Like finding a shiny diamond in the dirt, astronomers have realized the true identity of a white dwarf star that has been accused of red dwarf brutality - it's the first "white dwarf pulsar" ever discovered.
The true binary nature of AR Scorpii (AR Sco) was revealed when the Hubble Space Telescope took a close look at what was believed to be a lone variable star, around 380 light-years away. Instead, astronomers noticed the object was actually two stars, meaning it was a binary system composed of a cool red dwarf and tiny white dwarf orbiting one other at a very close 870,000 miles - roughly three times the Earth-moon distance. As revealed in research last year, this compact binary system may be small, but what it lacks in stature it certainly makes up for in energy.
The perplexing thing about AR Sco was its excessively bright pulses of radiation across the electromagnetic spectrum, and it wasn't until Hubble realized there was a white dwarf in tow that the possible mechanism driving its bright pulses presented itself. It appeared that the white dwarf was somehow energizing the binary system, causing the rapid acceleration of electrons, generating an incredibly powerful beam of radiation as the white dwarf spun once every two minutes. This beam would regularly - and relentlessly - lash the red dwarf.
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Known to have a magnetic field 100 million times more powerful than Earth's, the white dwarf in AR Sco is basically a souped-up particle accelerator and every time the white dwarf spins, it produces a lighthouse-like beam of radiation that is directed toward Earth that we see as regular pulses.
"AR Sco is like a gigantic dynamo: a magnet, size of the Earth, with a field that is ~10,000 stronger than any field we can produce in a laboratory, and it is rotating every two minutes," said Boris Gänsicke of the University of Warwick. "This generates an enormous electric current in the companion star, which then produces the variations in the light we detect."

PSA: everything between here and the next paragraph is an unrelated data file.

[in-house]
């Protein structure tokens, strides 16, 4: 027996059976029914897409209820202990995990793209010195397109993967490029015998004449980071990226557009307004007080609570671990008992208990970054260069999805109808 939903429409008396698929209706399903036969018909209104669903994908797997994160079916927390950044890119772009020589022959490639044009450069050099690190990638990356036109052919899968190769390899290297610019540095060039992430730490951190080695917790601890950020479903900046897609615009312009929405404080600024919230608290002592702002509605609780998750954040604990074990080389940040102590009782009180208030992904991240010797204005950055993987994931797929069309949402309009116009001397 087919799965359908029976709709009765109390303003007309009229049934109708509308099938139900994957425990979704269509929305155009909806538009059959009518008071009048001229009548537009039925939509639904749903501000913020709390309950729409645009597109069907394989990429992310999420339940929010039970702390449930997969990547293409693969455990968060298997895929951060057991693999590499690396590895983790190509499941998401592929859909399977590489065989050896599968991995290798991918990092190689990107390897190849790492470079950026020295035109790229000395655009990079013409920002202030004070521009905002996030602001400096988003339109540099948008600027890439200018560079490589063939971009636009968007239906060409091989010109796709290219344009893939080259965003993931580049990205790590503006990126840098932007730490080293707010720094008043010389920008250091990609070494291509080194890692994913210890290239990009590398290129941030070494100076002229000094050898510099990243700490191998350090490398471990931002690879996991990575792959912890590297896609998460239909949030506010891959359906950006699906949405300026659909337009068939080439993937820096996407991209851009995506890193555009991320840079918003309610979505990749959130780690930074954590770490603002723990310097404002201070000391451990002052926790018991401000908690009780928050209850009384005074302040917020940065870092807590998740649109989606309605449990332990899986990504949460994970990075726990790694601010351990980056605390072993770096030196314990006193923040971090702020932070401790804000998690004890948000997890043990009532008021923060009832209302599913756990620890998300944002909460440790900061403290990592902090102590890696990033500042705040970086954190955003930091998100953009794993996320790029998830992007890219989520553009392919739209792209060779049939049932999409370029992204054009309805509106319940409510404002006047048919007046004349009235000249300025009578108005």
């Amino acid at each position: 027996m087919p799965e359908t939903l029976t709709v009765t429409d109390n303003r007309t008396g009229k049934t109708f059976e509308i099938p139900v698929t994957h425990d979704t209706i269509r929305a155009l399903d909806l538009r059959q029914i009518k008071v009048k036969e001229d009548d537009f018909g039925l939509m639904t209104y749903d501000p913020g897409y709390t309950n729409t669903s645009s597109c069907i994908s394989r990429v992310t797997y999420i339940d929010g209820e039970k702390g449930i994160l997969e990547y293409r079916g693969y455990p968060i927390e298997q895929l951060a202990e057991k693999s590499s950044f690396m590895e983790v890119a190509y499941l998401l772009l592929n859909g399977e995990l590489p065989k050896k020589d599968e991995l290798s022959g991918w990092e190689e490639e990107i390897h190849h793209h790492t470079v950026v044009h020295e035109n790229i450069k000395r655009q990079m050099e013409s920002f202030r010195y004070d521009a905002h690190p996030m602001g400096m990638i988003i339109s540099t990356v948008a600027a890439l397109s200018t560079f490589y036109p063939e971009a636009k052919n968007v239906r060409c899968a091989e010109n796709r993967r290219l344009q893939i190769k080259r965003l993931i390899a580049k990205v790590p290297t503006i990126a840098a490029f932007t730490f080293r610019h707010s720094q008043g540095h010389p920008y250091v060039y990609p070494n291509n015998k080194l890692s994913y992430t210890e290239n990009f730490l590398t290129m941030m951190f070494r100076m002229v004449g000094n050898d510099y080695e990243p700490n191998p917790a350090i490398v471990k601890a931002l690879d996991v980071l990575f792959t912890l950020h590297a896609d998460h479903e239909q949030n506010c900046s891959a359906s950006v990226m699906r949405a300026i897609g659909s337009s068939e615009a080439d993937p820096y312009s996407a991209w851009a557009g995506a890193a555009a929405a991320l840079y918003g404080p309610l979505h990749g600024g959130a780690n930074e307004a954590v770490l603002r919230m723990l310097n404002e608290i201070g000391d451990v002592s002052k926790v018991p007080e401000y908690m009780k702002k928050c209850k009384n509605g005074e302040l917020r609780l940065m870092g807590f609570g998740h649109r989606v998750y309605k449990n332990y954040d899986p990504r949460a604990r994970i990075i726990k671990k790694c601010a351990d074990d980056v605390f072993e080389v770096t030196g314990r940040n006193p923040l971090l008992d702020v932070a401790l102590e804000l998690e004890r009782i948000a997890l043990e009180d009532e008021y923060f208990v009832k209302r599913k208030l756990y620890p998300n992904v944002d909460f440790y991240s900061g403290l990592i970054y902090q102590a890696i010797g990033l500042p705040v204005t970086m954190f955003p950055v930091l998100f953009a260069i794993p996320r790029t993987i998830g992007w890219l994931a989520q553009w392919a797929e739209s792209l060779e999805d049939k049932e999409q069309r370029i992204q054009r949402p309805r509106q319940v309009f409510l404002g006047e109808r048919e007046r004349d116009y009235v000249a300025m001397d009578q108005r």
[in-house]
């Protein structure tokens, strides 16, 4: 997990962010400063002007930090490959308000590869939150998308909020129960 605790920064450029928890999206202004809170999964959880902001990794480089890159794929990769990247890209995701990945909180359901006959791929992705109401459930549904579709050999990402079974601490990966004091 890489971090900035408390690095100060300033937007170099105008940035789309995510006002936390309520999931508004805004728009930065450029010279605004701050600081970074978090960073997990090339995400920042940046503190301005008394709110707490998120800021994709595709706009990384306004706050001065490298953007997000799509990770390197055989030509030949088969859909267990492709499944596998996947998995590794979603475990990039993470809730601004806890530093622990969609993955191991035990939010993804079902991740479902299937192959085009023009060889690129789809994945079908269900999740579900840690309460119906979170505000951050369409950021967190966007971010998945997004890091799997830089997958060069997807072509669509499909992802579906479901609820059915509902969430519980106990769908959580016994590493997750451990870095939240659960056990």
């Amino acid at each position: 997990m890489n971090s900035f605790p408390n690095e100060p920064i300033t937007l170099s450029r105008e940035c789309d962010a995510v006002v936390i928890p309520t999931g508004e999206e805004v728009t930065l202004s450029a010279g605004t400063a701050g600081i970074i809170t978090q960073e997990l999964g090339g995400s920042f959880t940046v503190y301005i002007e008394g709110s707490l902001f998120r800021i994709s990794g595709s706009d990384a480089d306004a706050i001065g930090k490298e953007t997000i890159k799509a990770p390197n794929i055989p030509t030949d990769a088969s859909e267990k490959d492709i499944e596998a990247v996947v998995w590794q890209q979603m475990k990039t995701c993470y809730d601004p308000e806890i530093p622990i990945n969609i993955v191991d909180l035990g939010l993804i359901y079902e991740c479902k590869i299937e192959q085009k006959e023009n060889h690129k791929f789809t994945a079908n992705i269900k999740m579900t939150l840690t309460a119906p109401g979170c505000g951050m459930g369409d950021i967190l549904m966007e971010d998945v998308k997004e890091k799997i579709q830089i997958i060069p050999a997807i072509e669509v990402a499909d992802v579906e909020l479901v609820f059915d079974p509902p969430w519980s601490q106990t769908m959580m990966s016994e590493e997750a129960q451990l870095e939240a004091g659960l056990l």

The nature of this white dwarf certainly sounds an awful lot like a pulsar and, indeed, in research published in Nature Astronomy, the researchers have called it such. So there we have it, the first ever "white dwarf pulsar" discovered in the universe.
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Classical pulsars consist of more compact neutron stars, which are produced after a massive star goes supernova. The entire stellar magnetic field is retained by the rapidly-spinning neutron star, which then generates powerful beams of radiation blasting from the poles. As the pulsar spins, we see very precise flashes as the lighthouse-like beams sweep in our direction.
White dwarfs, however, are not produced by supernovae, though they are created after a star dies. Less massive stars like our sun do not explode, instead reaching the end of their lives as red giant stars, when the outer layers of superheated gas blasts from the dying star, creating a planetary nebula. When this death cycle is complete, a small stellar remnant - a white dwarf that is approximately the size of Earth, only 200,000 times more massive- remains in its wake.
Known to also possess powerful magnetic fields, white dwarfs haven't been known for their pulsar-like qualities - until now.
"The new data show that AR Sco's light is highly polarized, showing that the magnetic field controls the emission of the entire system, and a dead ringer for similar behavior seen from the more traditional neutron star pulsars," said Tom Marsh, also from the University of Warwick, in a statement.
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